As a parent, re-entering the job force may seem daunting, especially if you don’t have experience balancing a family and career at the same time. Before you begin your job search, you may want to think about what requirements you want your job to possess. For example, you might decide whether working full time or part time works better with your schedule. Additionally, you may consider whether you would like your workplace to be near a daycare or preschool. Once you have applied to jobs fitting these criteria, the next step is typically coming into the office for a job interview.
The job interview is your opportunity to highlight specific qualifications, skills, or professional experiences that make you stand out as a strong candidate for the position you are applying for. Although interviews can be nerve-wracking, with the right amount of preparation, you can pass the interview with flying colors. Your preparation may include:
- Bringing a few copies of your résumé/CV
- Dressing business-casual (e.g. slacks, a blazer, a nice top, a button down, a dress, etc.)
- Practicing common interview questions with a friend
- Arriving 15 minutes early
You may want to spend some time researching the company or position you are applying for beforehand. Oftentimes, companies that accommodate working parents will advertise this on their websites or in job descriptions. Likewise, if you have any friends in the industry, consider asking them to elaborate on their experiences with companies’ attitudes toward accommodating working moms and dads. At the end of the interview, the hiring manager will most likely ask if you have any additional questions. While this question may seem insignificant, it will often demonstrate to the hiring manager whether you are truly interested in the company. By researching the company beforehand, you will be able to ask questions specifically pertaining to the job—and show that you’re truly enthusiastic about working for them.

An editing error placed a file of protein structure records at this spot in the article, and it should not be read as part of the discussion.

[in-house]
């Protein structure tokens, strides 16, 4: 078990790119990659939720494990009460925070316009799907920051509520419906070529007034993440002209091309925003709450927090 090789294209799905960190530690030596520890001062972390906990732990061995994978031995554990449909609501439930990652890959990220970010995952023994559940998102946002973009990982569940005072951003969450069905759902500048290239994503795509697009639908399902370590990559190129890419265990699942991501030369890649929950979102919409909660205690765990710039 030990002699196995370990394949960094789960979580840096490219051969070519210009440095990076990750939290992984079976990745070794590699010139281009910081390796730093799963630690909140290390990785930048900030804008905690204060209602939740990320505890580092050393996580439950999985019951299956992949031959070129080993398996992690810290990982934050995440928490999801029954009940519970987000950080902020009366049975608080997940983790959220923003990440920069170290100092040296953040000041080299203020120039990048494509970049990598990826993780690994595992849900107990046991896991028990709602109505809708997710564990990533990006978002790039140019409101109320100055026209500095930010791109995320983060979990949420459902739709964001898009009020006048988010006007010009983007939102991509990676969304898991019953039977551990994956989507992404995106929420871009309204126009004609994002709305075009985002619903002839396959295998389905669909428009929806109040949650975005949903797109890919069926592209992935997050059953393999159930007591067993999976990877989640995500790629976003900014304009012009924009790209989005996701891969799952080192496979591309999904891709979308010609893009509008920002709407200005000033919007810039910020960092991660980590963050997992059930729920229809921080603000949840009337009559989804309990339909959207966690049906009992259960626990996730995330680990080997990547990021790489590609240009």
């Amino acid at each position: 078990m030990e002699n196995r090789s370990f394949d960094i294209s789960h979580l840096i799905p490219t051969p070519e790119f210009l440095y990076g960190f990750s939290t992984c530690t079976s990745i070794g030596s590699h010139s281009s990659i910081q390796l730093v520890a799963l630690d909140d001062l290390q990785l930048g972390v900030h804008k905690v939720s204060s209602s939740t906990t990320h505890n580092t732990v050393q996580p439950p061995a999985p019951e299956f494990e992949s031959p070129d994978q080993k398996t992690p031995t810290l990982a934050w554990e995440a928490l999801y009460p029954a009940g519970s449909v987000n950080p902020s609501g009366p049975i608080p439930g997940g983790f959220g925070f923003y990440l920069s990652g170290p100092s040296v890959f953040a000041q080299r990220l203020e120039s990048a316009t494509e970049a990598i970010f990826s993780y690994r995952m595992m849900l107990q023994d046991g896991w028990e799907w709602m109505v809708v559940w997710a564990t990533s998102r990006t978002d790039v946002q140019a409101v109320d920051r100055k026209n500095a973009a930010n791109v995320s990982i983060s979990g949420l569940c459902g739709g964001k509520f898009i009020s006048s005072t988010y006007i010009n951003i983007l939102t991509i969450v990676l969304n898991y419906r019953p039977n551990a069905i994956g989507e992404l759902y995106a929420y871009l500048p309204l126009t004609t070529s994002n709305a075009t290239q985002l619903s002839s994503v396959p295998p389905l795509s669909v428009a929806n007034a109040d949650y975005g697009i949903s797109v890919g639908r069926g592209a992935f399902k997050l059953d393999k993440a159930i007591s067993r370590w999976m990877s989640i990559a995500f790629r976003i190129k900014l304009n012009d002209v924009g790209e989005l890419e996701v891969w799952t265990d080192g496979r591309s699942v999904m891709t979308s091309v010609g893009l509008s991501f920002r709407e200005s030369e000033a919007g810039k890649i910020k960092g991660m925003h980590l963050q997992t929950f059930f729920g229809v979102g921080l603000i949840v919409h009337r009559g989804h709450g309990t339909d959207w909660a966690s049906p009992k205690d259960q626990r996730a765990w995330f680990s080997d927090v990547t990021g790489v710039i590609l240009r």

Should You Mention That You Are a Parent?
As a parent, your children may be a large part of your life. In fact, you may find it natural to start talking about them during an interview, as you would any normal conversation. However, you may have been advised by a friend or family member not to mention your children in an interview. Why is this? Unfortunately, although it is illegal for an employer to discriminate toward employees and prospective employees based on personal factors (e.g. race, age, religion, sex, pregnancy, having children), this may nonetheless play a role in their decision.
There is no right answer regarding whether you should mention you are a parent in an interview. You may decide to get a feel for the company culture during the interview, and only bring up your children if you deem it appropriate. In contrast, if you decide not to mention your children (for fear of negatively impacting your application), know that you do not legally have to answer any questions about whether you have children, want a family, or are pregnant. If the employer does ask, you can answer the question vaguely (instead stressing your dedication, regardless of family life) or ask why the question is important. If you do feel you have been discriminated against in an application process based on having a family, you have the option of filing a charge of discrimination with the U.S. Equal Employment Opportunity Commission.
What If You’ve Been a Mom for Too Long to Come Back to Work?
You may have decided to be a stay-at-home-mom when your children were younger but would now like to return to work. However, you may feel worried that you’ve been away from the industry too long to return. Do not let this dissuade you from applying! Moms go back to work all the time, so this will not be a new concept to your employer. Address your “employment gap” (time since you left the workforce) directly, but do not act apologetic. Instead, you might emphasize how your skills and experiences in the workforce will allow you to thrive in the position, regardless of taking time off. Additionally, you may want to do a bit of research to familiarize yourself with any new technologies or practices in the industry that you are not aware of, so you are fully prepared for the position.
Above all, treat a job interview as your opportunity to put your best foot forward and show the company that you are the right person for the job. Ask appropriate questions, maintain eye contact, come prepared, and appear enthusiastic for the position you are applying for, and you will do well. Finally, it is good practice to send a thank-you note to the hiring manager after the interview, thanking him or her for his or her time and remarking when you will follow up regarding the position.